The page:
One only has to survey leading hotels to see the damage: the Grand Hyatt, Mokara, Crockett, Marriott Plaza, St. Anthony, Omni La Mansion del Rio, Hyatt Hill Country Resort, JW Marriott, Landmark Embassy Suites, Westin Riverwalk, and La Cantera Resort are all shut down.
Visit San Antonio CEO Cassandra Matej said 28 convention contracts valued at $15 million have been canceled.
In Bexar County, TWC data for the week ending April 11, the latest available, shows jobless claims at 15,718, up from 727 in the same week last year.
Some good news: The City of San Antonio has received $270 million in CARES Act funding, and Bexar County has received $79 million. Local officials await federal guidance on spending the funds, which cannot be used to cover current budget shortfalls. Texas cities and counties, constitutionally required to operate with balanced budgets, face serious budget shortfalls. The hard choice is to raise taxes or cut services.
VIA Metropolitan Transit estimates a loss of $51 million in sales tax revenue this year and hopes to use CARE Act funds to cover that loss. Its drivers, meanwhile, are the latest to demand hazard pay.
Economist Tom Tunstall, the senior director of research at UTSA’s Institute for Economic Development, estimates the 2020 decline in San Antonio’s GDP – $121 billion in 2018 – could exceed $10 billion. Unemployment here, he said, likely will reach 14 percent, nearly quadrupling the pre-COVID-19 unemployment rate, yet still lower than what is predicted for other Texas cities.
Acts of kindness and philanthropy continued to sprout organically in San Antonio. Last week Tech Bloc organized a town hall fundraiser hosted by CEO David Heard that succeeded in raising more than $37,500 to provide 150 families in the San Antonio Independent School District internet service at home, a visible effort to address the city’s deep digital divide.
That digital divide may very well be why district officials throughout the county report that thousands of public school students have not been heard from since spring break and are not participating in distance learning classes.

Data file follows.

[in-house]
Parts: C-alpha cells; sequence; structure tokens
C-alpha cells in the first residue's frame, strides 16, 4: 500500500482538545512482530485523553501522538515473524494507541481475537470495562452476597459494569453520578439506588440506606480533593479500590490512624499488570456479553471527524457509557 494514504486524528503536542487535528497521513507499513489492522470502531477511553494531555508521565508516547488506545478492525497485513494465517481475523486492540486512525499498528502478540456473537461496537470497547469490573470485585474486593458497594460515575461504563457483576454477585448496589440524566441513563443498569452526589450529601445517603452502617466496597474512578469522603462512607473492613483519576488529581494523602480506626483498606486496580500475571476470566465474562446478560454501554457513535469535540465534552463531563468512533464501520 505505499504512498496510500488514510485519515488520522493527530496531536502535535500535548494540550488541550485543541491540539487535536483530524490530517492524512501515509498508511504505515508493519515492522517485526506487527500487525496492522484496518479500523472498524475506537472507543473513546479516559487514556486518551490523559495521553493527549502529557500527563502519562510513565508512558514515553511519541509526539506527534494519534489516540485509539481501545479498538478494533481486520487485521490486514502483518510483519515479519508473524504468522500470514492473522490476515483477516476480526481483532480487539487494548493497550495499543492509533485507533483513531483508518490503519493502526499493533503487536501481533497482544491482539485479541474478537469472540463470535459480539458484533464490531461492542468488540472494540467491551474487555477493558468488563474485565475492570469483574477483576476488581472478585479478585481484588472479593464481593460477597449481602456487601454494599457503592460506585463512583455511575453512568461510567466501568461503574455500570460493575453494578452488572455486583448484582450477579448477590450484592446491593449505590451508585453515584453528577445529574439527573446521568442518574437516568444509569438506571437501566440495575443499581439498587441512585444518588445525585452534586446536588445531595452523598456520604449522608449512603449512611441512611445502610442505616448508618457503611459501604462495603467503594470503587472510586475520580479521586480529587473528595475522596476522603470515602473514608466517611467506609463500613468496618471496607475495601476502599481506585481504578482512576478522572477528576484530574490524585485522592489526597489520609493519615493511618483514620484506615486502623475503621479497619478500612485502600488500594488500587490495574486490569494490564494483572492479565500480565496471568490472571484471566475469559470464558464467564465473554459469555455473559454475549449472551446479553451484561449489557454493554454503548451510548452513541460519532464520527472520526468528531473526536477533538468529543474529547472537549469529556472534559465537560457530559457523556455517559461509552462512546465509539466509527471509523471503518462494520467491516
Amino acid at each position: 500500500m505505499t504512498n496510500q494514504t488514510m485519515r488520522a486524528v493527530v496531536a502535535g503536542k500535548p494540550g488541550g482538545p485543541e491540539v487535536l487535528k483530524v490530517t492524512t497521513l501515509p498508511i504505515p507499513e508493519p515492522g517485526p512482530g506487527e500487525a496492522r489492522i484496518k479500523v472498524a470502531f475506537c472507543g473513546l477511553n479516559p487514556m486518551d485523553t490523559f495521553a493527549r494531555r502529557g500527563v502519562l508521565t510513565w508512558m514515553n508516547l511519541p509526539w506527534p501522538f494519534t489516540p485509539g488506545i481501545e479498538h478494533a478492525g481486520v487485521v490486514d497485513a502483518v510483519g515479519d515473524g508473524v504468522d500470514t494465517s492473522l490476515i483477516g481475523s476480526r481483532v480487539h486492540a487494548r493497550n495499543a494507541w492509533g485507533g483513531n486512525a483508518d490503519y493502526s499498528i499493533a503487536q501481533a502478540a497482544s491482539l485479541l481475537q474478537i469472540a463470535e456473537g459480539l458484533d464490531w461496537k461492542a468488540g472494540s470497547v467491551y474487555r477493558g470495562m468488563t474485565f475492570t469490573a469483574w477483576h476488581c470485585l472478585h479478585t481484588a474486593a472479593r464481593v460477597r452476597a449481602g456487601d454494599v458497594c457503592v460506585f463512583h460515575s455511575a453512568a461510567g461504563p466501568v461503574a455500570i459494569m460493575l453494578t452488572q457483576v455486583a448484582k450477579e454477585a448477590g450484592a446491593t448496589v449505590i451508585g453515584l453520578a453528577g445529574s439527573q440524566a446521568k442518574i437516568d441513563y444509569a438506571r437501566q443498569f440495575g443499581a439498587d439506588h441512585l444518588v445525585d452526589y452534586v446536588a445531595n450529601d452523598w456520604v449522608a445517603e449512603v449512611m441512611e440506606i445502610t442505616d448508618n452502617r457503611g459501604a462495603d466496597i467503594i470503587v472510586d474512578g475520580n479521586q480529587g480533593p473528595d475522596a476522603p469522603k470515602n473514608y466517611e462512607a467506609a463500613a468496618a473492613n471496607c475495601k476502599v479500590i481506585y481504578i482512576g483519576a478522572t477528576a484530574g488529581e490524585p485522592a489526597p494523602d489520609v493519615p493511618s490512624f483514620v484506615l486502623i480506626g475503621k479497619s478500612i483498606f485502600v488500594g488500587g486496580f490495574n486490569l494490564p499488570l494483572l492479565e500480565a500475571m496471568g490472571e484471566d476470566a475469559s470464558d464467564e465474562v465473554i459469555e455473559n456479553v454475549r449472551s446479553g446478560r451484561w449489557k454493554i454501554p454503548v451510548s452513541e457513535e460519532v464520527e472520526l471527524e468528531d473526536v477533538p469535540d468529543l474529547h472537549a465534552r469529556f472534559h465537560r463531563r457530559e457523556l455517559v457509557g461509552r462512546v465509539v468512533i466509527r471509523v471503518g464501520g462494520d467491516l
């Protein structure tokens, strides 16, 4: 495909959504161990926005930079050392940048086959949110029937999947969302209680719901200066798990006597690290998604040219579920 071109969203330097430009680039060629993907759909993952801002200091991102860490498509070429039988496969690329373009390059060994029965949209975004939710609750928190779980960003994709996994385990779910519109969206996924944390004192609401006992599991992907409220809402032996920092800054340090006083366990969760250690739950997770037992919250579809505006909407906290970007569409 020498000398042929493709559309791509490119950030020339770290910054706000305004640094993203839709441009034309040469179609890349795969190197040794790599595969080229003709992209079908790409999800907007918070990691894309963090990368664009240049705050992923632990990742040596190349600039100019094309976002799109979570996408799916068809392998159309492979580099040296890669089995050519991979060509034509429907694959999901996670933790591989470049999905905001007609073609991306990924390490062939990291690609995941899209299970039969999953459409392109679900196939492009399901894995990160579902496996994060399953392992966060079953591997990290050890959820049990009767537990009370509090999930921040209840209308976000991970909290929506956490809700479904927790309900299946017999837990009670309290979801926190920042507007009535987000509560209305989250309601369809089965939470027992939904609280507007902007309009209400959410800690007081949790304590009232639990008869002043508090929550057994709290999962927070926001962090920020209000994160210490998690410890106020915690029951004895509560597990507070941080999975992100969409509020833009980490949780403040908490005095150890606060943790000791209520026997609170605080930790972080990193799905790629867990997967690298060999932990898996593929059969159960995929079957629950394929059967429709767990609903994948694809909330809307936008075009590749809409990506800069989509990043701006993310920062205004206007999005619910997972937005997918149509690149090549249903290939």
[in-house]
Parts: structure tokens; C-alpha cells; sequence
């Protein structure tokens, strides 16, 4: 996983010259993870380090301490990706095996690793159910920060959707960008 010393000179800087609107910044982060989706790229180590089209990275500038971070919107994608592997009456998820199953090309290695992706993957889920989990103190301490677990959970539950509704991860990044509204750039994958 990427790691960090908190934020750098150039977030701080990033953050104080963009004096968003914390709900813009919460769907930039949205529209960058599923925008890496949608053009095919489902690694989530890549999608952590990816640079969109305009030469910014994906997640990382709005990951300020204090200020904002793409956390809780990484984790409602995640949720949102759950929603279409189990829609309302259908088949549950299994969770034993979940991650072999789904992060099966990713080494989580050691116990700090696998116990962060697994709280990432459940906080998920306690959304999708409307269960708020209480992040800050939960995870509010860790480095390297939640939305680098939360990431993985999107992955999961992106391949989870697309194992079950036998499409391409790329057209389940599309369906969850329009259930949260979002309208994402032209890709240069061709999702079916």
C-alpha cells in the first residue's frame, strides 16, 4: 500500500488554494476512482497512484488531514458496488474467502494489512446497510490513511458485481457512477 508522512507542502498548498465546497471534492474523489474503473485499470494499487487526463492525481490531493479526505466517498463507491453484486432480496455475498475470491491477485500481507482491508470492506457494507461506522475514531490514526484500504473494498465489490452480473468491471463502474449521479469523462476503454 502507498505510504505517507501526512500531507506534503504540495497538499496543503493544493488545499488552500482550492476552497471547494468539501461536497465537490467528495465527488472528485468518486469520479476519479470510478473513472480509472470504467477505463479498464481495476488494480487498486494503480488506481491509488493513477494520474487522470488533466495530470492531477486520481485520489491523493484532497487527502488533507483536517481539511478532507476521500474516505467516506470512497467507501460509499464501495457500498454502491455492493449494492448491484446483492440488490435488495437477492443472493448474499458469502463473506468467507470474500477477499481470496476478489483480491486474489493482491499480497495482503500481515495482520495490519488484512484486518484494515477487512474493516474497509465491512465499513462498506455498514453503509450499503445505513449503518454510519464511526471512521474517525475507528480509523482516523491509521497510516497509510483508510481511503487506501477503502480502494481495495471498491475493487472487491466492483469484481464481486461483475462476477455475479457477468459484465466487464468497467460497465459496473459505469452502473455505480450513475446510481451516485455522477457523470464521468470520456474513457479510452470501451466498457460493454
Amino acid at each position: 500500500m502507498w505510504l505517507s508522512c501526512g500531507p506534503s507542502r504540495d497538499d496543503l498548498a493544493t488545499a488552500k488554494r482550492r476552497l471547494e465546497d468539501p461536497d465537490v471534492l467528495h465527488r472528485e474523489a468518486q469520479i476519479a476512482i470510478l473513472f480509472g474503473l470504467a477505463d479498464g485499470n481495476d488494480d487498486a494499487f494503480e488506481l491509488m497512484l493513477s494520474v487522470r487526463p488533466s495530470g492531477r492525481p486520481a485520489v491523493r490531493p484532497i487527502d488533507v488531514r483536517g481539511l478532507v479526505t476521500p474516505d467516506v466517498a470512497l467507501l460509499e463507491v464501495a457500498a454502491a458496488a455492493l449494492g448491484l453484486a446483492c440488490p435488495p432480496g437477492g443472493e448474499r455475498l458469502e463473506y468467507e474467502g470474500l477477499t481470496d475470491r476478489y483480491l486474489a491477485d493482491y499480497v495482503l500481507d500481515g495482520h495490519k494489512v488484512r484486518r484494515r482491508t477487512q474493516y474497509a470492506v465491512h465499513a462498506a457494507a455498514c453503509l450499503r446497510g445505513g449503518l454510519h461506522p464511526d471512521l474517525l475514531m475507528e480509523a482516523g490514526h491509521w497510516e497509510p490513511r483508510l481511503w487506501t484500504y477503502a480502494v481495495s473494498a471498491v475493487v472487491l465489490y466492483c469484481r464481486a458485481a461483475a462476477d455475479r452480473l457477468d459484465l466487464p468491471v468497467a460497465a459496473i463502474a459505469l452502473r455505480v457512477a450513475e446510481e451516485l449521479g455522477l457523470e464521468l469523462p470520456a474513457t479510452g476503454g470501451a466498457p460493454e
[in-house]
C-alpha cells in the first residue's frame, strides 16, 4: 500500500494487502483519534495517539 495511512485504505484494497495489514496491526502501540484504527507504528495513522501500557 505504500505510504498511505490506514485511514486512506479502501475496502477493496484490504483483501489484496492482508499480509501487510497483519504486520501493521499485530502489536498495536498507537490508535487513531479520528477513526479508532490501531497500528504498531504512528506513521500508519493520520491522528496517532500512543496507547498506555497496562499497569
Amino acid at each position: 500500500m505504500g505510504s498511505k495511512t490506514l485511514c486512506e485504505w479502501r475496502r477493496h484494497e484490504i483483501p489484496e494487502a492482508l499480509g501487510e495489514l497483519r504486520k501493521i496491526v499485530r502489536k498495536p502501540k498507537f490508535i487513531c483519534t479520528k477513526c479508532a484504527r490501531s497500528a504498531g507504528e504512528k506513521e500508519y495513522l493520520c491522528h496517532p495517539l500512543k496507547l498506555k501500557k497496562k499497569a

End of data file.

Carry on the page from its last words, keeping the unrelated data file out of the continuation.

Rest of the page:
The AT&T Center is offering free Wi-Fi for anyone who needs it, while the City partnered with VIA and SAHA to help SAISD and Northside ISD families get more access to the internet by dispatching Wi-Fi buses.
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This is an election year, and local and statewide primary runoff elections will be held on July 14. Registered voters already have requested 25,422 mail-in ballots, Bexar County Elections Administrator Jacque Callanen told county commissioners on Tuesday. The Elections Department has 141,000 mail-in ballots prepared in case more people request mail-in ballots.
There is still plenty of time to register to vote in the runoff elections, even if you did not vote in the first round. Individuals who qualify for mail-in ballots can request one here.
Beyond all the numbers, people are still finding ways to connect with one another. Music is one way to leaven the impact of the shutdown. Grammy-nominated conjunto accordion player Santiago Jimenez delivered a free performance to residents at 1221 Broadway last week. Readers can enjoy this Rivard Report video, Staying Home With Santiago.
Classical music aficionados, meanwhile, were treated by the San Antonio Symphony to an artfully edited video featuring nearly 40 orchestra musicians performing a final passage of Finnish composer Jean Sibelius’s Fifth Symphony, with strings opening, horns and woodwinds following, and then, one and all playing in concert.
A symphony orchestra is one of the greatest creative expressions of collaborative work, one requiring precision timing and peak emotion at the very same instant. Accomplishing that remotely is an even more impressive feat and a metaphor, perhaps, for the importance of individuals working in unity to accomplish something for the greater good. Even while we are sheltering at home.
Alas, the performance lasted only 2 minutes and 51 seconds. Everything these days seems so fleeting.